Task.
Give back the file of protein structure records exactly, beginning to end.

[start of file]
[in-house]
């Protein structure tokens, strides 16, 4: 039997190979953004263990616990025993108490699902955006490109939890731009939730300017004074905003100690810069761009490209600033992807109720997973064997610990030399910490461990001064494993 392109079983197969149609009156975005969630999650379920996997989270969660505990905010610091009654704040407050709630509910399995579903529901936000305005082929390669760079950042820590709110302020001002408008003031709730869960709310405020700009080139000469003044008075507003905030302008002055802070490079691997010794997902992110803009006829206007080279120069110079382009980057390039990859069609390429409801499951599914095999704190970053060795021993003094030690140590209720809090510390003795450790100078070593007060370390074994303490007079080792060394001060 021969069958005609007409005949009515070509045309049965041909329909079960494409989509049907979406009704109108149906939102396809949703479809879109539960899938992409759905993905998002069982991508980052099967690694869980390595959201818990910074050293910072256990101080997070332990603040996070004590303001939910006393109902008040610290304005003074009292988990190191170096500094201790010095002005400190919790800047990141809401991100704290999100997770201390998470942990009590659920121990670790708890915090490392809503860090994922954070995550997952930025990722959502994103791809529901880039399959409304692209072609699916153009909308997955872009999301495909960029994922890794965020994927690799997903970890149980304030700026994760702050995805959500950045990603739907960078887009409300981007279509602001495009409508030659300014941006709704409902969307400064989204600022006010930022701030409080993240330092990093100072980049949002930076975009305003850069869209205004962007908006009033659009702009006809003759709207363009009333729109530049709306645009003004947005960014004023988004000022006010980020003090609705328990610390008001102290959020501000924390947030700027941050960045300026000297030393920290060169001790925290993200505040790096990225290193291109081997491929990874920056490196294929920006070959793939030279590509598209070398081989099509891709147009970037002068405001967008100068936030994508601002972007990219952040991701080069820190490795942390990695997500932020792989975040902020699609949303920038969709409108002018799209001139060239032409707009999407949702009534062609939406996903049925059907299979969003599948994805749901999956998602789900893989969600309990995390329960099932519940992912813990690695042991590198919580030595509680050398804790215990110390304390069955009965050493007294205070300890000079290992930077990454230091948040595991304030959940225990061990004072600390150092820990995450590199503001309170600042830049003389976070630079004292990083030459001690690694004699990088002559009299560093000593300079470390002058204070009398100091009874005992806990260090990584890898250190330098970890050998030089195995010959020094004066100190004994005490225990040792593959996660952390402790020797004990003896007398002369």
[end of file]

[in-house]
């Protein structure tokens, strides 16, 4: 039997190979953004263990616990025993108490699902955006490109939890731009939730300017004074905003100690810069761009490209600033992807109720997973064997610990030399910490461990001064494993 392109079983197969149609009156975005969630999650379920996997989270969660505990905010610091009654704040407050709630509910399995579903529901936000305005082929390669760079950042820590709110302020001002408008003031709730869960709310405020700009080139000469003044008075507003905030302008002055802070490079691997010794997902992110803009006829206007080279120069110079382009980057390039990859069609390429409801499951599914095999704190970053060795021993003094030690140590209720809090510390003795450790100078070593007060370390074994303490007079080792060394001060 021969069958005609007409005949009515070509045309049965041909329909079960494409989509049907979406009704109108149906939102396809949703479809879109539960899938992409759905993905998002069982991508980052099967690694869980390595959201818990910074050293910072256990101080997070332990603040996070004590303001939910006393109902008040610290304005003074009292988990190191170096500094201790010095002005400190919790800047990141809401991100704290999100997770201390998470942990009590659920121990670790708890915090490392809503860090994922954070995550997952930025990722959502994103791809529901880039399959409304692209072609699916153009909308997955872009999301495909960029994922890794965020994927690799997903970890149980304030700026994760702050995805959500950045990603739907960078887009409300981007279509602001495009409508030659300014941006709704409902969307400064989204600022006010930022701030409080993240330092990093100072980049949002930076975009305003850069869209205004962007908006009033659009702009006809003759709207363009009333729109530049709306645009003004947005960014004023988004000022006010980020003090609705328990610390008001102290959020501000924390947030700027941050960045300026000297030393920290060169001790925290993200505040790096990225290193291109081997491929990874920056490196294929920006070959793939030279590509598209070398081989099509891709147009970037002068405001967008100068936030994508601002972007990219952040991701080069820190490795942390990695997500932020792989975040902020699609949303920038969709409108002018799209001139060239032409707009999407949702009534062609939406996903049925059907299979969003599948994805749901999956998602789900893989969600309990995390329960099932519940992912813990690695042991590198919580030595509680050398804790215990110390304390069955009965050493007294205070300890000079290992930077990454230091948040595991304030959940225990061990004072600390150092820990995450590199503001309170600042830049003389976070630079004292990083030459001690690694004699990088002559009299560093000593300079470390002058204070009398100091009874005992806990260090990584890898250190330098970890050998030089195995010959020094004066100190004994005490225990040792593959996660952390402790020797004990003896007398002369």